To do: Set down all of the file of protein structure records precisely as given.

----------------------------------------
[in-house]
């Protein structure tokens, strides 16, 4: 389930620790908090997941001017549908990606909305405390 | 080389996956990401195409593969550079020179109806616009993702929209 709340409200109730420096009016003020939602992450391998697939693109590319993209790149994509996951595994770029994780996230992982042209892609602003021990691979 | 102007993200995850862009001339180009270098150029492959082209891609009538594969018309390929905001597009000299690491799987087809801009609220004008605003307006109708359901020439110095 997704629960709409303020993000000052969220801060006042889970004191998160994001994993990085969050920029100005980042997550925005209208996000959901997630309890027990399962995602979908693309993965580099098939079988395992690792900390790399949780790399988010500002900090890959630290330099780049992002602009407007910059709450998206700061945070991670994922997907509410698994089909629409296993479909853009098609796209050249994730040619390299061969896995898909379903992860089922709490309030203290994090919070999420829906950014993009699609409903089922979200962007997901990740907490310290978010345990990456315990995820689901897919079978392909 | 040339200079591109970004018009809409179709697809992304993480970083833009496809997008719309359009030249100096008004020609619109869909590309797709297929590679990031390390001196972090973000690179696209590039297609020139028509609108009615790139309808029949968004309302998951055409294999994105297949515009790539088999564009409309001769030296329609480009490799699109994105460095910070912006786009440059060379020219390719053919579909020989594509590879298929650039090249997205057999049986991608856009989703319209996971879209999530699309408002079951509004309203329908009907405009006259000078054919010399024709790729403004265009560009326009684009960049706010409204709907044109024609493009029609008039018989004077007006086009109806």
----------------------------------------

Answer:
[in-house]
């Protein structure tokens, strides 16, 4: 389930620790908090997941001017549908990606909305405390 | 080389996956990401195409593969550079020179109806616009993702929209 709340409200109730420096009016003020939602992450391998697939693109590319993209790149994509996951595994770029994780996230992982042209892609602003021990691979 | 102007993200995850862009001339180009270098150029492959082209891609009538594969018309390929905001597009000299690491799987087809801009609220004008605003307006109708359901020439110095 997704629960709409303020993000000052969220801060006042889970004191998160994001994993990085969050920029100005980042997550925005209208996000959901997630309890027990399962995602979908693309993965580099098939079988395992690792900390790399949780790399988010500002900090890959630290330099780049992002602009407007910059709450998206700061945070991670994922997907509410698994089909629409296993479909853009098609796209050249994730040619390299061969896995898909379903992860089922709490309030203290994090919070999420829906950014993009699609409903089922979200962007997901990740907490310290978010345990990456315990995820689901897919079978392909 | 040339200079591109970004018009809409179709697809992304993480970083833009496809997008719309359009030249100096008004020609619109869909590309797709297929590679990031390390001196972090973000690179696209590039297609020139028509609108009615790139309808029949968004309302998951055409294999994105297949515009790539088999564009409309001769030296329609480009490799699109994105460095910070912006786009440059060379020219390719053919579909020989594509590879298929650039090249997205057999049986991608856009989703319209996971879209999530699309408002079951509004309203329908009907405009006259000078054919010399024709790729403004265009560009326009684009960049706010409204709907044109024609493009029609008039018989004077007006086009109806």